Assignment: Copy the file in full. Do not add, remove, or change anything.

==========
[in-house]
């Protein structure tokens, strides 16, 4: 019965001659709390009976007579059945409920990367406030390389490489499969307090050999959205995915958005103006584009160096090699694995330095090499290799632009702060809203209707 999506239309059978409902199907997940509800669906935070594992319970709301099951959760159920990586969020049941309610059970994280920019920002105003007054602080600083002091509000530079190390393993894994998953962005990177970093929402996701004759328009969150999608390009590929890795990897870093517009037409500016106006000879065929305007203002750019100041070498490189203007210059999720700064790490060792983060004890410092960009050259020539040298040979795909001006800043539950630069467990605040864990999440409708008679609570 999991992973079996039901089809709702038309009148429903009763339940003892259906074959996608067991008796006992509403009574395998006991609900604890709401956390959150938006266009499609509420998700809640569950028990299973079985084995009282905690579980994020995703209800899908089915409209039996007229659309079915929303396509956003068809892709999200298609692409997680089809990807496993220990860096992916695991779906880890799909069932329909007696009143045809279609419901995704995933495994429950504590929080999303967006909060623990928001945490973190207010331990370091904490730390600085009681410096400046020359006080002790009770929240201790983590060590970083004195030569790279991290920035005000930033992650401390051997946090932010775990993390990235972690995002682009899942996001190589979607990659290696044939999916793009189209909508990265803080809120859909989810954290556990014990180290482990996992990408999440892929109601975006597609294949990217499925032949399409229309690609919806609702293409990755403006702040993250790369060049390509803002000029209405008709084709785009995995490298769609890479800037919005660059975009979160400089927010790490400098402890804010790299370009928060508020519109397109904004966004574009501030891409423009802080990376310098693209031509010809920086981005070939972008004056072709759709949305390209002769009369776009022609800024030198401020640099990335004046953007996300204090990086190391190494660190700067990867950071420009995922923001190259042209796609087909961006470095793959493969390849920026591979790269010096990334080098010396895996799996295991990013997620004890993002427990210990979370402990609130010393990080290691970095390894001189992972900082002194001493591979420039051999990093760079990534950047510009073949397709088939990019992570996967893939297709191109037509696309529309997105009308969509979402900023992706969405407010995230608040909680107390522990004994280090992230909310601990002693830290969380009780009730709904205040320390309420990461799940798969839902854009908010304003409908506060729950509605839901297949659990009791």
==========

[in-house]
């Protein structure tokens, strides 16, 4: 019965001659709390009976007579059945409920990367406030390389490489499969307090050999959205995915958005103006584009160096090699694995330095090499290799632009702060809203209707 999506239309059978409902199907997940509800669906935070594992319970709301099951959760159920990586969020049941309610059970994280920019920002105003007054602080600083002091509000530079190390393993894994998953962005990177970093929402996701004759328009969150999608390009590929890795990897870093517009037409500016106006000879065929305007203002750019100041070498490189203007210059999720700064790490060792983060004890410092960009050259020539040298040979795909001006800043539950630069467990605040864990999440409708008679609570 999991992973079996039901089809709702038309009148429903009763339940003892259906074959996608067991008796006992509403009574395998006991609900604890709401956390959150938006266009499609509420998700809640569950028990299973079985084995009282905690579980994020995703209800899908089915409209039996007229659309079915929303396509956003068809892709999200298609692409997680089809990807496993220990860096992916695991779906880890799909069932329909007696009143045809279609419901995704995933495994429950504590929080999303967006909060623990928001945490973190207010331990370091904490730390600085009681410096400046020359006080002790009770929240201790983590060590970083004195030569790279991290920035005000930033992650401390051997946090932010775990993390990235972690995002682009899942996001190589979607990659290696044939999916793009189209909508990265803080809120859909989810954290556990014990180290482990996992990408999440892929109601975006597609294949990217499925032949399409229309690609919806609702293409990755403006702040993250790369060049390509803002000029209405008709084709785009995995490298769609890479800037919005660059975009979160400089927010790490400098402890804010790299370009928060508020519109397109904004966004574009501030891409423009802080990376310098693209031509010809920086981005070939972008004056072709759709949305390209002769009369776009022609800024030198401020640099990335004046953007996300204090990086190391190494660190700067990867950071420009995922923001190259042209796609087909961006470095793959493969390849920026591979790269010096990334080098010396895996799996295991990013997620004890993002427990210990979370402990609130010393990080290691970095390894001189992972900082002194001493591979420039051999990093760079990534950047510009073949397709088939990019992570996967893939297709191109037509696309529309997105009308969509979402900023992706969405407010995230608040909680107390522990004994280090992230909310601990002693830290969380009780009730709904205040320390309420990461799940798969839902854009908010304003409908506060729950509605839901297949659990009791």